Month: October 2017

The National Education Association 2017 Equity Leaders Summit. More than 150 educators from 50 states gathered in Chicago on Oct. 21-22—on behalf of their students—to attend NEA’s Equity Leaders’ Summit. The summit’s goal was to build action plans that push against issues of inequity and injustices. Why? Because “It’s the corner stone of everything we
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For the past four years, Brandan “BMike” Odums has been transforming blighted spaces in New Orleans’ poor neighborhoods through powerful art.   Odums spray-paints larger-than-life murals of African-American icons like Malcolm X, Harriet Tubman and Martin Luther King Jr. at abandoned sites, some of which have been falling apart since Hurricane Katrina.  The New Orleans native aims
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At first glance, Yale University doesn’t seem like a school with much love for the current president. When Donald Trump first issued his anti-Muslim travel ban in January, Yale’s administration said it was alarmed by the move. When Trump announced the U.S. withdrawal from the Paris climate accord in June, Yale said it would do
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“Student forces Cambridge to drop white authors,” blared a front-page headline in U.K. paper The Telegraph on Wednesday. Beneath was a large, above-the-fold photo of Lola Olufemi, an English literature student and activist. The caption claimed that Cambridge University would drop “some white authors” in favor of black writers following “demands” made by Olufemi and other students.
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As Harvard Law School celebrates its 200th anniversary with two days of events attended by hundreds of alumni, some law students, led by Pete Davis (’18), are inviting the Law School to engage in extraordinary introspection as it looks toward its third century. Mr. Davis, after two years of observation, participation, conversation and research, has
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Since I often share satirical articles from McSweeney’s and The Onion, and some regularly respond oblivious to the satire, I try to buffer my own knee-jerk reaction to headlines; and thus, at first, I suspected this to be yet another scathing parody: Majority Of White Americans Say They Believe Whites Face Discrimination. Alas, however, this is
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Say “bonjour” to your new favorite reason to indulge in a glass of wine. A small study published last week in the Journal of Psychopharmacology shows that a small amount of alcohol can help people speak a foreign language better. Researchers found that imbibing helped people speak a non-native language more fluently, even when they didn’t think
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A lot of my friends are having kids. It’s that time. I’d been warned in my twenties that once my thirties hit, the same penniless miscreants with whom I used to shoot Jäger and eat 420 meals at Denny’s would suddenly morph into mostly together, mostly showered adults, but like most things I was told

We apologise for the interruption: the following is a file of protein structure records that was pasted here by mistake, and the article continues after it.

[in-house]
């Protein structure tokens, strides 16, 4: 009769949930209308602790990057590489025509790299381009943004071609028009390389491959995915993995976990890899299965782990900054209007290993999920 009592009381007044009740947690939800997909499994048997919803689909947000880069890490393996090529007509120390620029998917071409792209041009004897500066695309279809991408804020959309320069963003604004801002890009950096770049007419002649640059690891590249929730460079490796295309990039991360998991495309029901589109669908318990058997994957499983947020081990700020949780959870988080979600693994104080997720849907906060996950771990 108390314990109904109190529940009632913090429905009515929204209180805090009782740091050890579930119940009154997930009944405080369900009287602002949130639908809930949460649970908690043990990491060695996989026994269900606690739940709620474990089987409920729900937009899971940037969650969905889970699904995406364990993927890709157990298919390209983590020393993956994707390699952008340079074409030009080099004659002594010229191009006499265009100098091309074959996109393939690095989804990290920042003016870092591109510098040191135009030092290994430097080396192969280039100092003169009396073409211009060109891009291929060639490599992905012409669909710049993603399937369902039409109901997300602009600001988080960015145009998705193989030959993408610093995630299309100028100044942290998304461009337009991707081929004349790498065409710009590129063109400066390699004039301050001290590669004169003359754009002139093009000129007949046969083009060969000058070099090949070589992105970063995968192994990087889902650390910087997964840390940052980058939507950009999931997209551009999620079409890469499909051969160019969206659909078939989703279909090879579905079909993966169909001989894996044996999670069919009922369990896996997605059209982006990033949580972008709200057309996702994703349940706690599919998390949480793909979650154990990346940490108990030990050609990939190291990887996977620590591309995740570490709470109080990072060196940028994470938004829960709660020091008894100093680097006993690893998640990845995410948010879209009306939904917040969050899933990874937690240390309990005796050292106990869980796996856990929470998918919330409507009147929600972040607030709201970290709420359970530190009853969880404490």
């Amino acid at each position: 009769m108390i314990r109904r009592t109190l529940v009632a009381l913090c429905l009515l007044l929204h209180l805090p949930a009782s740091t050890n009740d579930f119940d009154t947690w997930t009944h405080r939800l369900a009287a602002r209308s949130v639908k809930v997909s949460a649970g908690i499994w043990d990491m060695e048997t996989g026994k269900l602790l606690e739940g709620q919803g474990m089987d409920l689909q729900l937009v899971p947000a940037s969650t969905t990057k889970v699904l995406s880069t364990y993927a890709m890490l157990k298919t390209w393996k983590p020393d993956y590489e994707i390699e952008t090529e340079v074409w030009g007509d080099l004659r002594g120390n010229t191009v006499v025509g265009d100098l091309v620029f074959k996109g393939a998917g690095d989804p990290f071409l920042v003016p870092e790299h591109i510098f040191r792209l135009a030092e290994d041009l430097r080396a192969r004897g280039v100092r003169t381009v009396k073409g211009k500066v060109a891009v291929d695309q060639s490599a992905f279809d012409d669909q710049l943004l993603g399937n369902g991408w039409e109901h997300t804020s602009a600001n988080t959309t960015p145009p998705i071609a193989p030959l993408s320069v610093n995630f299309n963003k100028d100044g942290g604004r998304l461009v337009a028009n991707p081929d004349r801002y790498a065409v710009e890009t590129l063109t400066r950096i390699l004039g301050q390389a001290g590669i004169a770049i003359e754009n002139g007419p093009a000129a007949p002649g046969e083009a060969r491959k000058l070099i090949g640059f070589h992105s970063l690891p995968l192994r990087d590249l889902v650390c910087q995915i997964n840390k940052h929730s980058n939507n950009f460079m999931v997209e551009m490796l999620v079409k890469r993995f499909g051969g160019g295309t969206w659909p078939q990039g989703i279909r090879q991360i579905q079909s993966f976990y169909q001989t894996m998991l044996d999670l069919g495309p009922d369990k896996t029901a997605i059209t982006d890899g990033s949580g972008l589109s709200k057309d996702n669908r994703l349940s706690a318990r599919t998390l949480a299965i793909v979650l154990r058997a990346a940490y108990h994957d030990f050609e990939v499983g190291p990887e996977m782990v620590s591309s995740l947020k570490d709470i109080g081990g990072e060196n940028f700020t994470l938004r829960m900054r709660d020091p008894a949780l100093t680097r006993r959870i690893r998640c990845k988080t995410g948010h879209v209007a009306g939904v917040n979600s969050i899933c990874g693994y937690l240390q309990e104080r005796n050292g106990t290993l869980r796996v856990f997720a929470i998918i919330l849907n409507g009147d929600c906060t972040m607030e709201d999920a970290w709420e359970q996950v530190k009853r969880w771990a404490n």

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A Virginia town is reeling after white middle school football players were caught simulating forcible rapes of black teammates in a racist Snapchat video.  Administrators at Short Pump Middle School in the Richmond suburb of Glen Allen have canceled the remaining three games in the football season, and are mandating ethics and sensitivity workshops for members of
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WASHINGTON ― Cabinet secretaries are rarely household names. For every Colin Powell and Hillary Clinton, there are 10 Ann Venemans and Anthony Foxxes. If an official does gain wider name recognition, it’s usually someone in a higher position like the attorney general or secretary of state. Under President Donald Trump, however, something different is happening:
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As part of National Bullying Prevention Month, first lady Melania Trump and Education Secretary Betsy DeVos kicked off the “Week of Inclusion” on Monday at a Michigan middle school, where they participated in “lessons about respecting others, kindness, and inclusion.” President Donald Trump’s White House might have been a better first stop.  Since taking office,
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A new ad from Burger King is addressing the topic of bullying.  On Tuesday, the fast food chain released a commercial called “Bullying Jr.” in honor of National Bullying Prevention Month. The video portrays an alleged social experiment to see how customers would react to the staged bullying of a teenager versus the “bullying” of a
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Segregation and the evil twins–racism and inequity–are the divide and conquer gifts that keep on giving­ to the rich and taking from everyone else. Over the decades, the wealthy and empowered have found ways to dress up their barely concealed essential messages: We deserve what we have. Inequality is the natural order of the world.
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“You can’t make a silk purse out of a sow’s ear” is an old English proverb (c. 1500) that basically means you can’t turn something ugly, a pig’s ear, into something beautiful, a silk purse. Can we blame the pro-charter school Thomas B. Fordham Institute from arguing that ugly features of the Ohio charter school
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